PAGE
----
- Everything should be in frame. With very few exceptions (for example jewelry chains), your entire piece should be in the frame. Don’t crop the left edge of your wooden bowl because your thumb was holding it. Put the bowl down and then take the photo.
- Use photos of recent work. Photos do not age like fine wine. While the jury may have been impressed the first or second time seeing your image, they will become less impressed as time marches on. An older photo that you have used many times before may actually begin to hurt your chances of getting in to a show. Especially if you have applied to one of our shows before, take the time to update your photos.
- Remember that we use jury photos for marketing! The cleaner, the photo, the better the odds are that your photo will be represented on our marketing pieces.
For photos of your booth:
Always include a booth shot. Your overall score will have at least 1 point deducted if there is no booth shot, and that can mean the difference between getting in to the show or being rejected or waitlisted.
What are we looking for in a booth shot? Overall, we want to see that you have a clean professional looking display. Here are some other important points to remember.
- Take the time to set up your booth/display and take a good photo. While you could do a decent shot after setting up at another show that you’ve done, it will never be as good as the one you take when you are not pressed for time or under pressure. This is a huge part of putting your best foot forward.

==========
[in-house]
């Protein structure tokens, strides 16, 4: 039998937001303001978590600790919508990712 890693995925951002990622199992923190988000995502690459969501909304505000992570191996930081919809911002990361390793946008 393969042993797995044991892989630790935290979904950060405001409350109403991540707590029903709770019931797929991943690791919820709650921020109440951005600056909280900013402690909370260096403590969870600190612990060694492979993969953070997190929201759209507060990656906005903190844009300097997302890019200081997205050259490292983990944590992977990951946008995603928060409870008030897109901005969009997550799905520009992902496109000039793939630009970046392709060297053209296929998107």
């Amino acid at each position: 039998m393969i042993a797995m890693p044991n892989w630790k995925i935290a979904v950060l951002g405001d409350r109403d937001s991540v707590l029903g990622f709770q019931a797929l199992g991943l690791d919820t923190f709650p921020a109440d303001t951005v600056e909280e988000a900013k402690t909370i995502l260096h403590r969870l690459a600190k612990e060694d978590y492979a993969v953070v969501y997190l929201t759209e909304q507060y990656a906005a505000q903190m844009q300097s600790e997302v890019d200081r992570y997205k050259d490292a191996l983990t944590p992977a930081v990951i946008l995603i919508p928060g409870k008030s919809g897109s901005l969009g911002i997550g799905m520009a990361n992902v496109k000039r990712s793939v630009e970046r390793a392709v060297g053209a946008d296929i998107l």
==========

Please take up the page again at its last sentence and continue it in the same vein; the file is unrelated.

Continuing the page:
- There should be no people in your booth shot, including you!
- Your booth shot should also be clear and only have the art you intend to sell.
- Match the booth shot to the show whenever possible. If it’s an indoor show, submit your indoor setup. If it’s an outdoor show, submit your outdoor booth. If you do not have a good clean indoor shot, it’s still better to submit a good clean outdoor shot than none at all.
- Only your booth should be in the photo. If you did take it at a show, at least crop out any other booths around you.
- Your booth should be contained. If you are outdoors, your tent walls/sides should be up. Inside, you should have walls/partitions up. Or – if you are just setting up a single table, behind your display should be a plain, blank wall.
- Remember that we are looking for professionalism. So we want to see nice, professional-looking displays, tables with tablecloths that reach the ground in a space that is not crowded and the work can easily be seen.
- Hide your name. Leaving your banner blank is fine. Better yet, take the photo without your signs up.
- Declutter your booth shot. Take out about 25% of the product you would normally stock. I would recommend removing your lowest priced items as they are usually the least impressive and add the most clutter, especially to a photograph, where they can’t really be seen anyway. Example: cards from a painter, baskets or holders for small items, etc. This makes for a cleaner, more professional and more impressive booth shot.
First, we all have to start somewhere! So there is no shame in asking this question.
If this is your first show, you will need to figure out how you will display your work at a show at the application stage.
Begin with figuring out what kind of space you will be applying for. Then from there, here are the bare minimums needed for an HGC show:
5×10: You will be able to fit in a 5×10 space a standard sized table (2.5’x6′), and a chair. A small shelving unit instead of a table would also work if you’d prefer that. You should also strongly consider getting some sort of backdrop or back wall. Our facility does not allow anyone to hang anything on the walls, so having your own backdrop will not only look much better, but it will also be useful for hanging signage.